Introduction: During awake craniotomy, cortical stimulation is used to map eloquent areas critical for language, motor and sensory function. In rare patients who undergo a repeat awake craniotomy, intraoperative mapping provides a unique opportunity to study cortical reorganization in the setting of disease.
Methods: We examined a database of 561 brain tumor patients who underwent intraoperative language and sensorimotor mappings during awake craniotomies at our institution. We identified 19 patients who underwent repeat awake craniotomies in which the same brain areas were re-mapped using direct cortical stimulation. Each mapping was performed by the same surgeon and documented by hand-written diagrams, photographs and operative reports.
Results: We compared intraoperative mapping results between initial and repeat craniotomies to determine if language, motor or sensory functions had reorganized between procedures. In 13 of 19 patients (68%), we observed no reorganization of functional areas. In the remaining 6 of 19 patients (32%), functional reorganization occurred. There was no significant difference in the mean inter-procedure intervals (1679 days vs. 1543 days, respectively; p=0.75), nor mean ages (38.7 vs. 39.4 years; p=0.89) between these groups. In 3 of these 6 patients (50%), loss of function occurred, such that eloquent areas lost language or motor function between procedures. In the remaining 3 of these 6 patients (50%), gain of function occurred, such that non-functional areas developed language or motor function between procedures. We did not observe any case in which function shifted from one modality to another.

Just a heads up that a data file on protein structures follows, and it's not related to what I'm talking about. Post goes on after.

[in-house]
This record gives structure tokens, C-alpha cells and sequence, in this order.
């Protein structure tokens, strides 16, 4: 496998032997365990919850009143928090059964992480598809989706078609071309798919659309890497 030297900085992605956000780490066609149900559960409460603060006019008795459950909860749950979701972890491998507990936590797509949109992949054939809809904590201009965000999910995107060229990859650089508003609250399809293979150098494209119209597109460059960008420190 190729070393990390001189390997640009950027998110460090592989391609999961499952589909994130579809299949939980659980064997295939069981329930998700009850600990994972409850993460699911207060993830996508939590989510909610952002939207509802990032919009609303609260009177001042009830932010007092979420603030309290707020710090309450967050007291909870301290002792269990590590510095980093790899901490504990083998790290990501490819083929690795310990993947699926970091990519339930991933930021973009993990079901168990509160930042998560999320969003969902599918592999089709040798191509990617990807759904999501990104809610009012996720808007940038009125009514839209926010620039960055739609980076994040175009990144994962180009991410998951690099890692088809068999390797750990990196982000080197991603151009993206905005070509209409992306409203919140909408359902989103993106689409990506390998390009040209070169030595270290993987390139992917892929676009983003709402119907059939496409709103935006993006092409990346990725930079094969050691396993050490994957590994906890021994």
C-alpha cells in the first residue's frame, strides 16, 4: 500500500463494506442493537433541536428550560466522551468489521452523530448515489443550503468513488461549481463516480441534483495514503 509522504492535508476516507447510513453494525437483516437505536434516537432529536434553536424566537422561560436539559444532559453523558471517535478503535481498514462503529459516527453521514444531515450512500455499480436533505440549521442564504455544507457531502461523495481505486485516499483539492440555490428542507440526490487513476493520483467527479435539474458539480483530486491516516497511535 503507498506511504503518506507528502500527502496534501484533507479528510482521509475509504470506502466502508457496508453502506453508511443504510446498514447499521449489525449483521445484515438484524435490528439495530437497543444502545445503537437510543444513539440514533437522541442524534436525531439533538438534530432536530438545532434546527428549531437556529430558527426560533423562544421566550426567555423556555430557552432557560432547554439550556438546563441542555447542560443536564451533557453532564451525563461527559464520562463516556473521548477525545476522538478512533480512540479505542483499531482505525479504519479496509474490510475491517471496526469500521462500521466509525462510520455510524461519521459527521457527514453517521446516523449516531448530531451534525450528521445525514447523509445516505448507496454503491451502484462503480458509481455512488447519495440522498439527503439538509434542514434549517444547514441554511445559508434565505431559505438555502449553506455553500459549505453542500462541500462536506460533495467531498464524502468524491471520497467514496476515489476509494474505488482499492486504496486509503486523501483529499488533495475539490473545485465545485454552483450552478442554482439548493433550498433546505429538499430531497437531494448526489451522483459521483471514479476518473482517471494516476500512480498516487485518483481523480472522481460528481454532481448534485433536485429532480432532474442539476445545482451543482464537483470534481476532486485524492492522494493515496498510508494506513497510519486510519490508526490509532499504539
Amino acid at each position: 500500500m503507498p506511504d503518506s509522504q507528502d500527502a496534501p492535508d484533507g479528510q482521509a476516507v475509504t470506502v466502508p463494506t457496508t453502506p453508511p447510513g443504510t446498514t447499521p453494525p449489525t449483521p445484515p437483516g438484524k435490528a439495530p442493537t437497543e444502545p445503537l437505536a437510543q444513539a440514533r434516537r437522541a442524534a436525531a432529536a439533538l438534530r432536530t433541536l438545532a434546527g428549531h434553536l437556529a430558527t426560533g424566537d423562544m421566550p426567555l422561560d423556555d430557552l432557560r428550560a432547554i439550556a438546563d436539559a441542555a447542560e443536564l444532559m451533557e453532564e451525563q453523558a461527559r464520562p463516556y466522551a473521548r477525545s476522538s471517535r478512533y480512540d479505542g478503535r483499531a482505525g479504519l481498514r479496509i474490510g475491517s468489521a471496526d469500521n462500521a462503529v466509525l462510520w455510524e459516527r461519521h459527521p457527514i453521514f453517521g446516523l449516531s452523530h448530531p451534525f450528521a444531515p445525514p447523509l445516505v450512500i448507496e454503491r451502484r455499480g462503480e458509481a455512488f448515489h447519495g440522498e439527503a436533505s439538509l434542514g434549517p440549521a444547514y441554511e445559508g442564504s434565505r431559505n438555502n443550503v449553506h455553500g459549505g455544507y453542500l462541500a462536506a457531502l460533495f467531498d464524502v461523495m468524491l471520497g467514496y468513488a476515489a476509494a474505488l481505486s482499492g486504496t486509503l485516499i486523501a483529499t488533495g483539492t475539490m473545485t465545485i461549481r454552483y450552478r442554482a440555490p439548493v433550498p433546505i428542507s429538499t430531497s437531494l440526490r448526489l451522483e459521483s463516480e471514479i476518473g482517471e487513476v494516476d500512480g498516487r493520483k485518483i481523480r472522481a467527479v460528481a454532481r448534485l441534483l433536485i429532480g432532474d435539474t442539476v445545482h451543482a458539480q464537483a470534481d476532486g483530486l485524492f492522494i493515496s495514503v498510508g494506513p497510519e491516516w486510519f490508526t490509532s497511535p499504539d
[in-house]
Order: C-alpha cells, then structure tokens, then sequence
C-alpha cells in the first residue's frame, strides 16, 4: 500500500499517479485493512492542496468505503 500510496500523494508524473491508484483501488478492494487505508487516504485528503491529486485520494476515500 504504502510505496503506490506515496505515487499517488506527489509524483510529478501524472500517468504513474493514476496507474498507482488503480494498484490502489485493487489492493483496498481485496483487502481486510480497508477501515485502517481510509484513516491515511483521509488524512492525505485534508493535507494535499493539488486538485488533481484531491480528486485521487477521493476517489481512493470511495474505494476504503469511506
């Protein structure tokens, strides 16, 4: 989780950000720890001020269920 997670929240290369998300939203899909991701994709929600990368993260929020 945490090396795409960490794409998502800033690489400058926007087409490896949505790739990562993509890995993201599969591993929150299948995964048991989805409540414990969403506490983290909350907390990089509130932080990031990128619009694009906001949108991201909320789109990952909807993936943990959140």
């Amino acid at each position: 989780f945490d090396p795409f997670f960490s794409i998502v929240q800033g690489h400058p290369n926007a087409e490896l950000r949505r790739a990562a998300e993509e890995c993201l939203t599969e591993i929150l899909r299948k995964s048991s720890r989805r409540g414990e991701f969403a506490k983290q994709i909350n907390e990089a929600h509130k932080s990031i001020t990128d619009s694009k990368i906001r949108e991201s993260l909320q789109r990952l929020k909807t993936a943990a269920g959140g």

Conclusions: The adult central nervous system reorganizes motor and language areas in the setting of brain tumors. This surprising plasticity may allow for the preservation of language and sensorimotor function in disease states. In order to avoid causing functional deficits during re-operation, surgeons cannot rely on maps obtained from a previous craniotomy.
Patient Care: This research identifies functional plasticity in neurosurgical patients, and it provides strong evidence that repeat intraoperative mapping is necessary during re-operations in eloquent areas.
Learning Objectives: By the conclusion of this session, participants should be able to 1) Understand the use of intraoperative cortical stimulation in mapping functional brain regions, 2) appreciate the role of central nervous system plasticity in enabling functional reorganization of motor and language systems in the setting of brain tumors, and 3) Recognize the importance of re-mapping during repeat awake craniotomies involving eloquent brain regions.